Fresh Pina Colada without Coconut Cream
We want to make pina coladas at home using fresh pineapple and fresh coconut...does any one have any ideas/tips/recipes? We really want to avoid buying canned coconut cream.
Originally the pina colada didn't even have coconut in it, or rum. It was just strained pineapple juice. Colada means strained. Then it evolved and rum was added to pineapple juice. I think the current version with coconut cream, and sometimes heavy cream, evolved somewhere between 1920 and 1955, there are several people who claim to have invented it, but like several other cocktails, it's hard to determine the truth.
You can make a really nice drink juicing fresh pineapple and using fresh coconut water (or canned), but its not what I consider a pina colada. I've tried it myself and you really need the cream of coconut (and an ounce of heavy cream) to get that proper creaminess I associate with a pina colada, and to stand up to the rum. Fresh coconut water is very refreshing, but pretty mild in taste.
Of course you could make your own coconut cream, but its a bit of a hassle. I tried it a few times and its only marginally better, if that, than a good canned cream of coconut. I like some of the asian brands of coconut cream more so than the coco lopez.
If you make the fresh spin on a pina colada you have to make a pretty weak drink or the coconut gets completely lost. If I remember right I made a tall drink on ice in a Collins glass with around 6-8 oz of coconut water, 1.5 ounces pineapple juice, and 1.5 ounces of premium aged rum. It was light and refreshing, with a much milder take on the usual recipe.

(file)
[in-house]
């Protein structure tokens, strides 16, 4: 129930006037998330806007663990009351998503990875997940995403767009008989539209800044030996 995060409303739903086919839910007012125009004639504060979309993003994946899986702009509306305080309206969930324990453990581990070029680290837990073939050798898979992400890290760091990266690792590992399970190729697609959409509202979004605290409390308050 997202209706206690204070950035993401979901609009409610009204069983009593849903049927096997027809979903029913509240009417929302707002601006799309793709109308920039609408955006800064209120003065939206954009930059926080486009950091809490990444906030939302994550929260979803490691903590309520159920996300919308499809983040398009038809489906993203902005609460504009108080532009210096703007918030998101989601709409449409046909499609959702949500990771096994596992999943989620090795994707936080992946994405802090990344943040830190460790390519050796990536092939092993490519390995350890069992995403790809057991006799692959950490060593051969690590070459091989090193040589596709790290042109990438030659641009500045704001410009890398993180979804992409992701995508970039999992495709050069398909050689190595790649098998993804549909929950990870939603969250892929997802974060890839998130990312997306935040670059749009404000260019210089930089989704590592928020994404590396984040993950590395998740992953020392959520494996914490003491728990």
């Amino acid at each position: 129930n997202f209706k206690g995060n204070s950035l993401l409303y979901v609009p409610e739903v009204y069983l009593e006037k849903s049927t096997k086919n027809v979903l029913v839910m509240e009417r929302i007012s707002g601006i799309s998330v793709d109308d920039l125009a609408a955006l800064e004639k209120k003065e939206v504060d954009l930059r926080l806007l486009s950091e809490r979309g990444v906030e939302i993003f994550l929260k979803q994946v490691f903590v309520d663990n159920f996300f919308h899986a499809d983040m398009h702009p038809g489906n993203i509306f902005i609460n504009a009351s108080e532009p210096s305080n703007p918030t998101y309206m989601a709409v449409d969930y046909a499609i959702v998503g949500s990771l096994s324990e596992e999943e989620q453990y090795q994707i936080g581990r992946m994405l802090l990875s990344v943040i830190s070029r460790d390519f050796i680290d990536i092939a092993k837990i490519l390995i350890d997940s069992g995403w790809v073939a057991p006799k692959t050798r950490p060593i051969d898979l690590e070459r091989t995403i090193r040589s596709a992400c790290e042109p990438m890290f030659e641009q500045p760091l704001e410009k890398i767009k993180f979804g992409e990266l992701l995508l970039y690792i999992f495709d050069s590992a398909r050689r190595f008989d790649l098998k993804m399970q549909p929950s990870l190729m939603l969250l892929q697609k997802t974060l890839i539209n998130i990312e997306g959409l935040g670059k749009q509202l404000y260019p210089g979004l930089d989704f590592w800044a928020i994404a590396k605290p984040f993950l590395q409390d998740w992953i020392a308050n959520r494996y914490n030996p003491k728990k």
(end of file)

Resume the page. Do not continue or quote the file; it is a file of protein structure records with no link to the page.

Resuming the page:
I also tried a version where I used the same proportions but used canned roasted coconut water and an aged rum agricole from Martinique (I can't remember if I used Rhum Clement or Rhum JM) which paired its earthy, muskiness well with the toasted coconut juice. This was even farther from the typical pina colada profile. I never did come up with a name for it.
"Originally the pina colada didn't even have coconut in it, or rum ... but like several other cocktails, it's hard to determine the truth."
I think you might want to read the article on the Pina Colada in "Mixologist: The Journal of the American Cocktail" (see below for the link)--it's a very well-researched piece and answers these questions and more. According to the piece, the original Pina Colada did indeed contain coconut and rum, despite what the direct translation may imply; the piece also documents exactly who invented the drink and when, in case you're interested...
I have the first two volumess of Mixologist. Jared Brown wrote the piece on pina colada's, and he even mentions that he knew of three possible sources in that article. He declares one isn't acceptable, but describes two possibilities. I also have read other conflicting information. This is the case with many cocktails. That piece dates the pina colada to 1954 at the Caribe Hilton and the info is from the hotels press releases or 1960 to a different place, the Barrachina restaurant. But there are several quotes of recipes as early as 1922 to other sources such as Travel magazine December 1922, and April 16, 1950 New York Times.
So, while a lot of info points to the Caribe Hilton, 1954, it isn't necessarily true.
It is a bit of a project , but, if you have a Champion Juicer you can make an unbelievable pina colada. The fresh pineapple juice is the easier part. For the coconut you have to crack and shell the fresh nut. Then put on the blank plastic plate and send it through in the grate mode. Mix the grated pulp with some of the coconut water and send it through again, this time with the strainer. You will get an unbelievable creamy coconut juice. If you go to the trouble, use a full flavored rum such as Gosling Black Seal from Bermuda.
You can use condensed milk. It's just about exactly the same consistency as canned coconut cream, but without the coconut flavor (obviously) so you can add coconut milk or fresh finely minced coconut yourself.